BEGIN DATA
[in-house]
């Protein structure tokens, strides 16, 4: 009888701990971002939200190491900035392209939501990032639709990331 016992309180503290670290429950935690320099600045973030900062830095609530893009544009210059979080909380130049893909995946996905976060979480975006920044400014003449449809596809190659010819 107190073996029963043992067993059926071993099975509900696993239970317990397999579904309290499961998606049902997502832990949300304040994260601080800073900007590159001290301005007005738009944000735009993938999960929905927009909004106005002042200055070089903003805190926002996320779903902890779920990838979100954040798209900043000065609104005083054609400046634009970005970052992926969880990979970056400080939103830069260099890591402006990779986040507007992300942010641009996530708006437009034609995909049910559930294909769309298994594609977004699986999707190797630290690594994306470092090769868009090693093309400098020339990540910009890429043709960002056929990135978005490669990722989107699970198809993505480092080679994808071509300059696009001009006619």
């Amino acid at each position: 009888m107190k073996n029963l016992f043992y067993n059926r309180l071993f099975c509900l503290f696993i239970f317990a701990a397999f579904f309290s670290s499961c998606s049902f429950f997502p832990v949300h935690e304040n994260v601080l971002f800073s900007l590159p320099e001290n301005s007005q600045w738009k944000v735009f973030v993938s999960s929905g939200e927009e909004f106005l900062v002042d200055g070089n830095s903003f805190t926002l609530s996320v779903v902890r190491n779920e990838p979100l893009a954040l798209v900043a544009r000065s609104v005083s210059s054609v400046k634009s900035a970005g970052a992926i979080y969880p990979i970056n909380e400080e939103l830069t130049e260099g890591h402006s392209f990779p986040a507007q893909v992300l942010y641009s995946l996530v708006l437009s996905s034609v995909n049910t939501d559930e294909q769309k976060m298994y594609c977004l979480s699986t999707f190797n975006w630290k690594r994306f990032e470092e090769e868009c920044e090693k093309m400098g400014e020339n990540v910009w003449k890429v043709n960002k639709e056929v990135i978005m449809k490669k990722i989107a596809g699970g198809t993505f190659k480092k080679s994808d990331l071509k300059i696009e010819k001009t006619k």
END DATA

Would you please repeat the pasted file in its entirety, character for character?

[in-house]
């Protein structure tokens, strides 16, 4: 009888701990971002939200190491900035392209939501990032639709990331 016992309180503290670290429950935690320099600045973030900062830095609530893009544009210059979080909380130049893909995946996905976060979480975006920044400014003449449809596809190659010819 107190073996029963043992067993059926071993099975509900696993239970317990397999579904309290499961998606049902997502832990949300304040994260601080800073900007590159001290301005007005738009944000735009993938999960929905927009909004106005002042200055070089903003805190926002996320779903902890779920990838979100954040798209900043000065609104005083054609400046634009970005970052992926969880990979970056400080939103830069260099890591402006990779986040507007992300942010641009996530708006437009034609995909049910559930294909769309298994594609977004699986999707190797630290690594994306470092090769868009090693093309400098020339990540910009890429043709960002056929990135978005490669990722989107699970198809993505480092080679994808071509300059696009001009006619």
């Amino acid at each position: 009888m107190k073996n029963l016992f043992y067993n059926r309180l071993f099975c509900l503290f696993i239970f317990a701990a397999f579904f309290s670290s499961c998606s049902f429950f997502p832990v949300h935690e304040n994260v601080l971002f800073s900007l590159p320099e001290n301005s007005q600045w738009k944000v735009f973030v993938s999960s929905g939200e927009e909004f106005l900062v002042d200055g070089n830095s903003f805190t926002l609530s996320v779903v902890r190491n779920e990838p979100l893009a954040l798209v900043a544009r000065s609104v005083s210059s054609v400046k634009s900035a970005g970052a992926i979080y969880p990979i970056n909380e400080e939103l830069t130049e260099g890591h402006s392209f990779p986040a507007q893909v992300l942010y641009s995946l996530v708006l437009s996905s034609v995909n049910t939501d559930e294909q769309k976060m298994y594609c977004l979480s699986t999707f190797n975006w630290k690594r994306f990032e470092e090769e868009c920044e090693k093309m400098g400014e020339n990540v910009w003449k890429v043709n960002k639709e056929v990135i978005m449809k490669k990722i989107a596809g699970g198809t993505f190659k480092k080679s994808d990331l071509k300059i696009e010819k001009t006619k």